13: Psalms, Songs, & the Fabric of Life
February 28, 2011
One of the pernicious ironies of the modern world is that one of its most widely heralded inventions is one of its most dangerous: namely, the invention of “religion.” I do not mean by this, of course, that modernity invented the notion of God or any other theological construct. Instead, I mean that modernity, as numerous commentators are helping us see these days, propagated something called “religion” which is supposed to be a private, individualized affair, a compartmentalized thing removed from real life in the real world.
But if the Book of Psalms teaches us anything, one lesson would have to be that the God of Abraham, Isaac, and Jacob will not be compartmentalized: this is the Creator God, who has wrought all things, beautiful and mysterious and awe-inspiring; the Redeemer God, who acts with great power in the midst of history to do justice and mercy; the Sustaining God, who like a shepherd leads us both by still waters and through the valley of the shadow of death.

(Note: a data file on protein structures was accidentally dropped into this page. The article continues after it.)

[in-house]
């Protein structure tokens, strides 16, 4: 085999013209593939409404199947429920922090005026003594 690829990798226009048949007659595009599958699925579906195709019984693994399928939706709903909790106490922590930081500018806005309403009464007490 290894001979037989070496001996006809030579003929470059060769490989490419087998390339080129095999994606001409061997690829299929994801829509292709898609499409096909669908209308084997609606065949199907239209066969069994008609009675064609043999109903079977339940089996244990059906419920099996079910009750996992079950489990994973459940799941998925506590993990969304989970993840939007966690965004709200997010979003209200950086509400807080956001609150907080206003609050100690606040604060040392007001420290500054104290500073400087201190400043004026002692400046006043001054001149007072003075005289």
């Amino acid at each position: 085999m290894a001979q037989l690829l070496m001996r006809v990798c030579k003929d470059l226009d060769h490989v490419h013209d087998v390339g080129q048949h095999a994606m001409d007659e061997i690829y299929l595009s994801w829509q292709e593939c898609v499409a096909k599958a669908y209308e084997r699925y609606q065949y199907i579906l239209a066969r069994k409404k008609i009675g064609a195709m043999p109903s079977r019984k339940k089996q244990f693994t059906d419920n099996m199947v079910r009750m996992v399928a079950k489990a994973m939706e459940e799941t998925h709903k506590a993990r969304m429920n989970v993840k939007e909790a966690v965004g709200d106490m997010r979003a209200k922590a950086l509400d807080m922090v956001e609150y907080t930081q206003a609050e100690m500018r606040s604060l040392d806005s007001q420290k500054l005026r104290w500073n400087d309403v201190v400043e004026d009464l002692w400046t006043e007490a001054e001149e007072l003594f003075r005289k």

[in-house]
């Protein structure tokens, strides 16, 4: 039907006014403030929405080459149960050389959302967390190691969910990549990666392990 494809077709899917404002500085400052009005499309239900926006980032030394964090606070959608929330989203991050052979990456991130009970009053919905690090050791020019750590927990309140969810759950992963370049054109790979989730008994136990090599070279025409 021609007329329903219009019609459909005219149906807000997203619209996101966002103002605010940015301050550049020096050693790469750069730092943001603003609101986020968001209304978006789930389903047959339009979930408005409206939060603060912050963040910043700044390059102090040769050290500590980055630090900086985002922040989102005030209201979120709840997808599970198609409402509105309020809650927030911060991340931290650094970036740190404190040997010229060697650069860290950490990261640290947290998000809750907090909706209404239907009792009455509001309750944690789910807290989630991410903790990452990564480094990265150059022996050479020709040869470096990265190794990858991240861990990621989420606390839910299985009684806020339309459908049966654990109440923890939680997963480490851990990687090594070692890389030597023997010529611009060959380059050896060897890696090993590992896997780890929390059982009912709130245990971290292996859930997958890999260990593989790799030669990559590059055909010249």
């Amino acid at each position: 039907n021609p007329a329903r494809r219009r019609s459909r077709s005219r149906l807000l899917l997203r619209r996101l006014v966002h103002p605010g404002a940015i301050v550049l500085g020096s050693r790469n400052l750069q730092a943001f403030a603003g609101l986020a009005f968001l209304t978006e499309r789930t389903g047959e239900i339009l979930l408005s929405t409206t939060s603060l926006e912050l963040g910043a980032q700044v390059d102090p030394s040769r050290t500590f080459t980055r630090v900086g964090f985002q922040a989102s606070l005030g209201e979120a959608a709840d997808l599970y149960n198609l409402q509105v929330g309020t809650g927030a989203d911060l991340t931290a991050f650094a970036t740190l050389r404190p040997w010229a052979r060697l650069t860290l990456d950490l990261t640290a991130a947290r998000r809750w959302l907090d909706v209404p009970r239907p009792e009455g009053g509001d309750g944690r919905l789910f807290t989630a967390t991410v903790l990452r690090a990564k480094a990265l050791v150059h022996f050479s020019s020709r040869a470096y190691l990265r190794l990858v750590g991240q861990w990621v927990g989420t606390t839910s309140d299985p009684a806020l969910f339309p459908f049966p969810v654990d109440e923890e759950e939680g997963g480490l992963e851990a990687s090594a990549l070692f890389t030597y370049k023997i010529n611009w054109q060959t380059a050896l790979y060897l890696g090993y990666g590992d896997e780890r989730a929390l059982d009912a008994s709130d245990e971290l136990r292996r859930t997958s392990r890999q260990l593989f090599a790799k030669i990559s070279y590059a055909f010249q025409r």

Moreover, Psalms teaches us that faith in this God is neither for the faint of heart nor the overly pious. Faith in this God will seek every possible word and color and image to express the magnificence of all God has wrought; will refuse to hold back words of lament or complaint when God seems distant, or too slow to deal with the injustice at hand; and will curse wickedness with curses that would make the reverent Sunday school teacher blush.
So the Psalms depict a God that is involved not just in a small compartment of life some call “religion,” but a God who weaves and is woven into the very fabric of life. We’ll be looking for tokens such as these tonight, and we welcome you.